If you are a photographer, you will need to use a light meter sooner or later. Like in studios, when shooting flash, or when shooting outdoors in mixed light. Or for when you want it accurate. Light meters, like my Sekonic L-358, are invaluable.
But light meters are not perfect. They can vary between modes, between measurements, and between light meters. Even between ISO settings, or times of day.
The good news: modern light meters can be calibrated, i.e. adjusted, when necessary. The bad news: this is sometimes a little similar to black magic.
If you doubt your meter’s accuracy, here is what I would suggest you do:
- Set your camera to aperture mode, f/5.6, 100 ISO
- Filling your entire viewfinder, shoot a grey card, evenly lit by diffuse daylight. Avoid reflections. Avoid standing in the light (d’oh).
- Check if the histogram is neutral in color (Red, Green and Blue channels, if you can display those, are equally bright).
- Now check if the histogram is in the centre. If not, adjust the exposure using exposure compensation, until it is in the middle.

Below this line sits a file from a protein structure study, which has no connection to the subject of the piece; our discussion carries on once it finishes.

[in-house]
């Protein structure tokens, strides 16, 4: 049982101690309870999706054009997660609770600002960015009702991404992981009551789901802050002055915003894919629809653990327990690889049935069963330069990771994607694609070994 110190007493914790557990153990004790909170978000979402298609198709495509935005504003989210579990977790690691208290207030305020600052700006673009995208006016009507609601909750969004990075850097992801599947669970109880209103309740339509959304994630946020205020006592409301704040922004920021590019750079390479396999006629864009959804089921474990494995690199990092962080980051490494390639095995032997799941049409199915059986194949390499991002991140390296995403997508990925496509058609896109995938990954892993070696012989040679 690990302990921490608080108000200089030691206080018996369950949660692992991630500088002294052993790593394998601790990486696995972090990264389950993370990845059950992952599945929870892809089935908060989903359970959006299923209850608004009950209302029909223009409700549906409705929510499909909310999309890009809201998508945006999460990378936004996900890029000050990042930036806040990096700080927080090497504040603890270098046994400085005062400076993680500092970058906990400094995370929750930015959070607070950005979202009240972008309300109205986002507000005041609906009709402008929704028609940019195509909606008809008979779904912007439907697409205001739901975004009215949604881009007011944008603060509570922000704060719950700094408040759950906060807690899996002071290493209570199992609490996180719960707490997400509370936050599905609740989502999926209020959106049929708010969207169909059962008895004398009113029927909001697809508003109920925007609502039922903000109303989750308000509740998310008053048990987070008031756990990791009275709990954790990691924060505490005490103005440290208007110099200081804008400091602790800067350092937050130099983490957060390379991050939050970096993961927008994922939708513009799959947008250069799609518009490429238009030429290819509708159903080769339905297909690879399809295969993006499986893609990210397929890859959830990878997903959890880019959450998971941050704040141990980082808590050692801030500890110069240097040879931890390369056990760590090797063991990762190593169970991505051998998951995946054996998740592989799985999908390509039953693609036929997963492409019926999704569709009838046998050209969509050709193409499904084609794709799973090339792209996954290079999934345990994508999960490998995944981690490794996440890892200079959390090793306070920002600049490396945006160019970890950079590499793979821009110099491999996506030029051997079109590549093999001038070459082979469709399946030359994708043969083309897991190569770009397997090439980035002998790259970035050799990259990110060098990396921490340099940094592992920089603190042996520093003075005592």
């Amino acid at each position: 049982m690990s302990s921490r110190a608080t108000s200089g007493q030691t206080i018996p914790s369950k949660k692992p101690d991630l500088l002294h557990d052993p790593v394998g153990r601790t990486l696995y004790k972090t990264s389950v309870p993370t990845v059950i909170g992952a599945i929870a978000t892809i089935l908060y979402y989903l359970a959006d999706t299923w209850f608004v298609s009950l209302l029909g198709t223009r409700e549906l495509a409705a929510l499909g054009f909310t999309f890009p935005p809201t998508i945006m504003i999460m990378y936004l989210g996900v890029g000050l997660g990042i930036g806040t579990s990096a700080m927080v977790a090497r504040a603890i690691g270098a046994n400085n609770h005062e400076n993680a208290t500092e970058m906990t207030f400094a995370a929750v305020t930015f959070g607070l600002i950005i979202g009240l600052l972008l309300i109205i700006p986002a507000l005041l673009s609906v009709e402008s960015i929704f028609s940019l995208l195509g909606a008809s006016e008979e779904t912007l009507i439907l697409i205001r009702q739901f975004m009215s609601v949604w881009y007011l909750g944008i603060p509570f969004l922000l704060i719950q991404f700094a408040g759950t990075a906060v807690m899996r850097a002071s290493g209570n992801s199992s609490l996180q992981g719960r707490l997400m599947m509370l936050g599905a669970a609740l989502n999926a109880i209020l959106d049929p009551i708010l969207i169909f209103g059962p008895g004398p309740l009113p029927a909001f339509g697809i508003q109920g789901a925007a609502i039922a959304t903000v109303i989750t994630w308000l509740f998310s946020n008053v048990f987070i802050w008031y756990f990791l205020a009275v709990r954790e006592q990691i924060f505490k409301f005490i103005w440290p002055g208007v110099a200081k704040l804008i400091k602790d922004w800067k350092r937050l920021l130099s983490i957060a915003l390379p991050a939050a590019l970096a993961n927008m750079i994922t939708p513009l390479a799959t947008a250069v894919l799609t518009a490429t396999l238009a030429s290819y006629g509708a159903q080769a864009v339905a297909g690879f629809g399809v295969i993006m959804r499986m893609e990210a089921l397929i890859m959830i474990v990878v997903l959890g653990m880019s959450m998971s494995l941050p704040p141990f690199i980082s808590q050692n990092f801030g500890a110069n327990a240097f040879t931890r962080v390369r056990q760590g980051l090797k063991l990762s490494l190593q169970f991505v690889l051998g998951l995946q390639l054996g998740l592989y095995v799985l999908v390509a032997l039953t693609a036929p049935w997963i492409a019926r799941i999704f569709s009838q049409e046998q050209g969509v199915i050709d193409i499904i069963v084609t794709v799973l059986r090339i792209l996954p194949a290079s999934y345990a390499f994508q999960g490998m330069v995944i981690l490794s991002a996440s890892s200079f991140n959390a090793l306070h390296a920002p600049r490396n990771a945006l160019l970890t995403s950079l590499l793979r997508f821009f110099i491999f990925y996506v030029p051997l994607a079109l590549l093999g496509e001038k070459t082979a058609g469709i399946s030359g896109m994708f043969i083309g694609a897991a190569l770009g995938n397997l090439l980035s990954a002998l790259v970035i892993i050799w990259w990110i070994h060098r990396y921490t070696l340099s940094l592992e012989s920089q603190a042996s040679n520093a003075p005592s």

You should now see something like this on the back of your camera:
If instead you see a histogram like the one below, the image is too dark – use + (plus) exposure compensation:
If you see the type of histogram below here instead, then the image is too light – use “-” (minus) exposure compensation:
So. Done? Now repeat the process until this is right.
Now that you have adjusted the exposure to get the histogram into the centre, read the shutter speed you now achieved.
- Set your light meter to f/5.6 and 100 ISO.
- Dome extended, put it on the grey card.
- Without blocking the light, measure the light.
If your light meter indicates the same shutter speed as you got on your camera,you are good. If it indicates something else, you may need to calibrate your meter.
On my Sekonix, this is done by pressing ISO1 and ISO2 together while you turn on the meter – and keeping them pressed. You can now adjust the meter, + or – as needed, then repeat your measurement. Repeat this until you see the same time on your meter that you saw on the camera before.
Now, take some shots metered with your meter, in various light intensities and types, and verify that the grey card peak is in the centre for most images.
Like I said, black magic. But now you know. Bet you were not aware your meter was adjustable!